The nation of Israel had the privilege of adoption (Romans 9:4). As God’s firstborn, the nation was protected and greatly blessed under the former covenant (Exodus 4:22). However, after Israel broke the covenant (Jeremiah 31:32), God in His love sent His only Son to die so that all would have the opportunity to enter a relationship with God the Father (John 3:16-18; 1 John 4:7-10).
One becomes a child of God by being born of God. In Galatians 3, Paul discussed the blessings of sonship and explained, “For you are all sons of God through faith in Christ Jesus. For as many of you as were baptized into Christ have put on Christ” (vv. 26-27). To be in Christ means I am an heir of God’s promise (Galatians 3:29). Even if one is an Israelite, a physical descendant of Abraham, a new birth is still absolutely required to be in Christ’s kingdom. To Nicodemus, Jesus said, “Most assuredly, I say to you, unless one is born again, he cannot see the kingdom of God” (John 3:3). He further explained, “Most assuredly, I say to you, unless one is born of water and the Spirit, he cannot enter the kingdom of God. That which is born of the flesh is flesh, and that which is born of the Spirit is spirit. Do not marvel that I said to you, ‘You must be born again’” (John 3:5-7). This is the way that all families of the earth are blessed through Abraham’s seed (Genesis 12:3); the Seed is Christ (Galatians 3:16) in whom all spiritual blessings are found (Ephesians 1:3).
When Isaac, Abraham’s child of promise, finally came, a great feast was held in celebration (Genesis 21:8). However, Abraham’s son Ishmael, who was fourteen years older than Isaac (Genesis 17:24, 25; 21:5), mocked Isaac (Genesis 21:9). Ishmael was soon cast out along with his mother Hagar, an Egyptian slave, because Sarah saw them as rivals (Genesis 21:10-14). While the reader’s heart goes out to Hagar and Ishmael, God made a point here about His purpose for blessings and sonship. In response to Judaizing teachers who were trying to bring Christians under the bondage of the law of Moses, Paul appealed to the account of Hagar and Sarah (Galatians 4:21-31). While space forbids exploring much of what is said in this section, the thought of verses 28-31 is interesting:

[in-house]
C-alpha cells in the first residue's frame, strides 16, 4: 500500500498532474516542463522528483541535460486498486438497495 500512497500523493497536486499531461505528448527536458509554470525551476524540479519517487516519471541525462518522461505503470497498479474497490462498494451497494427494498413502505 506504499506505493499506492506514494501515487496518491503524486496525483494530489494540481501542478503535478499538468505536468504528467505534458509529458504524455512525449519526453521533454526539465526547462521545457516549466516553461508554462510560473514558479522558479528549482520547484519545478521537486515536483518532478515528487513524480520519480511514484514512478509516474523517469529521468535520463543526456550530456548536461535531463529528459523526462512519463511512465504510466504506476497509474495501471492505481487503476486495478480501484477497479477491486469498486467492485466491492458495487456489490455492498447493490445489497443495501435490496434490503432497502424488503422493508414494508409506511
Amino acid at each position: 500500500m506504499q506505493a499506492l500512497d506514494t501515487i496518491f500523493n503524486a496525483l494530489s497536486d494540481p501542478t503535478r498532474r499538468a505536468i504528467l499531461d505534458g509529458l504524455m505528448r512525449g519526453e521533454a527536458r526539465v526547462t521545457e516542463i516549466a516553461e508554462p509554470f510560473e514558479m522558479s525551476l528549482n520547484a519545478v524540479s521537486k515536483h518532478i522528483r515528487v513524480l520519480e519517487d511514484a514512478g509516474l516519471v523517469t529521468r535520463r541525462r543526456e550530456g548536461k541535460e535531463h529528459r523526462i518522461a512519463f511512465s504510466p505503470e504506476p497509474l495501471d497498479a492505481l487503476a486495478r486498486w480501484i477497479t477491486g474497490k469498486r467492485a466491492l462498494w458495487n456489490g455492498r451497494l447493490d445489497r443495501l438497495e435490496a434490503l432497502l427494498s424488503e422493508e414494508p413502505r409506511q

Now we, brethren, as Isaac was, are children of promise. But, as he who was born according to the flesh then persecuted him who was born according to the Spirit, even so it is now. Nevertheless what does the Scripture say? “Cast out the bondwoman and her son, for the son of the bondwoman shall not be heir with the son of the freewoman.” So then, brethren, we are not children of the bondwoman but of the free.
God fulfilled His promise to make us free from our sins by His Son Jesus Christ so that we can truly know Him (Jeremiah 31:34). There is a sharp difference between the world and its children (children of the flesh) and God’s children (John 1:11, 12; 8:19, 31-47; 1 John 3:1, 10; 4:4-6; 5:1-2, 19, 20). Those of the flesh may still continue to persecute us today as fleshly Israel persecuted spiritual Israel in the first century. It may have taken longer for God’s promise to be realized than the quick results of the flesh, but the faith to continue to wait on God always results in far greater blessings than the flesh could ever provide (Romans 4:14-24). The flesh equals bondage, corruption, and being cast away from the Father because of condemnation under His law. The Spirit, however, means freedom, inheritance, and abiding forever in the Father’s kingdom because of His promise. Which will you choose to follow, the pull of the flesh or the teachings of the Spirit?